Kentucky Gubernatorial Candidate's Company Paid More Than $12,000 In Safety Violations

Inspectors found serious safety violations at Matt Bevin's Connecticut bell-making factory that burned down in 2012.

A bell-making company owned by Matt Bevin, the Republican nominee in Kentucky's upcoming gubernatorial election, paid more than $12,000 in fines for safety violations at its factory in East Hampton, Connecticut, BuzzFeed News has found.

An Occupational Safety & Health Administration inspection found the violations in December, 2011, at least four months after Bevin took over as president of the firm. According to the agency's database, the OSHA search was in response to an employee complaint and specifically looked for infractions related to "amputation." It discovered violations of eleven safety standards, including three of the highest "gravity," meaning they put employees at risk of "danger of death or extremely serious injury or illness."

After saying on Thursday afternoon he would provide a statement, a spokesman for Bevin's campaign, Ben Hartman, did not reply to repeated requests for comment.

Bevin's family has run the Bevin Brothers business since 1832. The factory where the violations occurred had stood since approximately 1880, until it burned down in 2012. Though Bevin says he became involved with the company in 2008, exactly when he took over as president is unclear: in 2013, his spokeswoman said he took over in August, 2011, but a 2008 profile lists him as president. The company became something of a political piñata during the 2014 election cycle, when Bevin ran (and lost) a primary campaign against incumbent senator Mitch McConnell.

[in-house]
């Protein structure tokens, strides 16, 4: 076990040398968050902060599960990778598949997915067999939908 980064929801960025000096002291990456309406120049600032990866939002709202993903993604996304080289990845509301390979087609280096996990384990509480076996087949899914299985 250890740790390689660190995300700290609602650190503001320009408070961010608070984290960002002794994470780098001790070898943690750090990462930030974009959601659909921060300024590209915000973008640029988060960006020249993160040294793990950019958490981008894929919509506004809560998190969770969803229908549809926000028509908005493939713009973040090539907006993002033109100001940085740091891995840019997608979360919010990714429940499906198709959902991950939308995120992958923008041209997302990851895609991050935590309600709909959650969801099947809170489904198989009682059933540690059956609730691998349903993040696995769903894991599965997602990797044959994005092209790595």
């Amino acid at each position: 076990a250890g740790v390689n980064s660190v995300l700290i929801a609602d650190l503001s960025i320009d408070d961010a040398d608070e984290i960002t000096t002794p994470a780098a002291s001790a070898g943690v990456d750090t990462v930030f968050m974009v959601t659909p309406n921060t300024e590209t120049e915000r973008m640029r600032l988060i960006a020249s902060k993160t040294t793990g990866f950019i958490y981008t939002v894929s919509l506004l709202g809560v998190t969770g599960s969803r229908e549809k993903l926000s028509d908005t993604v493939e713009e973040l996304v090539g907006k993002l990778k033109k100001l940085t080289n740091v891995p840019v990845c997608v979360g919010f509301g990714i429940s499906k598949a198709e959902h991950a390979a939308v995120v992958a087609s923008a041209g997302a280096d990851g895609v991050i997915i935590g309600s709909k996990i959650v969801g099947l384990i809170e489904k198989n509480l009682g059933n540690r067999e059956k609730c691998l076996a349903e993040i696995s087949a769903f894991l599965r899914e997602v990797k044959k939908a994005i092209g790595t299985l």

The Senate Majority leader dubbed his opponent "Bailout Bevin" in part for taking $100,000 from the state of Connecticut to help rebuild the factory, which didn't have fire insurance.

As reported by BuzzFeed News, Bevin also failed to disclose tens of thousands of dollars in federal tax liens when he applied for the $100,000 grant.

The OSHA inspection took place five months before the fire. Though the violations it found initially resulted in $25,880 in fines, informal settlements eventually helped drop that sum to $12,575 (slightly less than the $12,600 listed in the database), according to OSHA's Bridgeport area director.

While the database does not reveal details of the violations, some of the most serious broke rules regulating "the control of hazardous energy." After an initial charge of $4,620, the company ultimately paid $3,000 for failing to comply with three of these standards, which say that employers must maintain machines and train workers to protect them from equipment unexpectedly "energizing" or releasing "stored energy."

The third maximum-gravity violation was for a breach of a rule calling for employee protections during the use of "mechanical power presses."

The company was further cited for violations of requirements for "mechanical power-transmission apparatus," communicating potential hazards, and for breaking "general requirements" for hazard assessment. It also did not use proper agency forms to record injuries and illnesses.

It wasn't the first time Bevin Brothers has been hit with fines. Two separate inspections of the Connecticut factory in May 2007, the year before Matt Bevin says he became involved in the bell-making business, ultimately cost the company over $3,000.

Bevin, for his part, has vowed to rebuild the factory.

Kentucky's gubernatorial election will be held on Nov. 3.

UPDATE: Asked about the violations on Friday by a reporter from cn2 Kentucky, Bevin said they were "literally administrative things," calling OSHA "an unfortunate nuisance for many companies":

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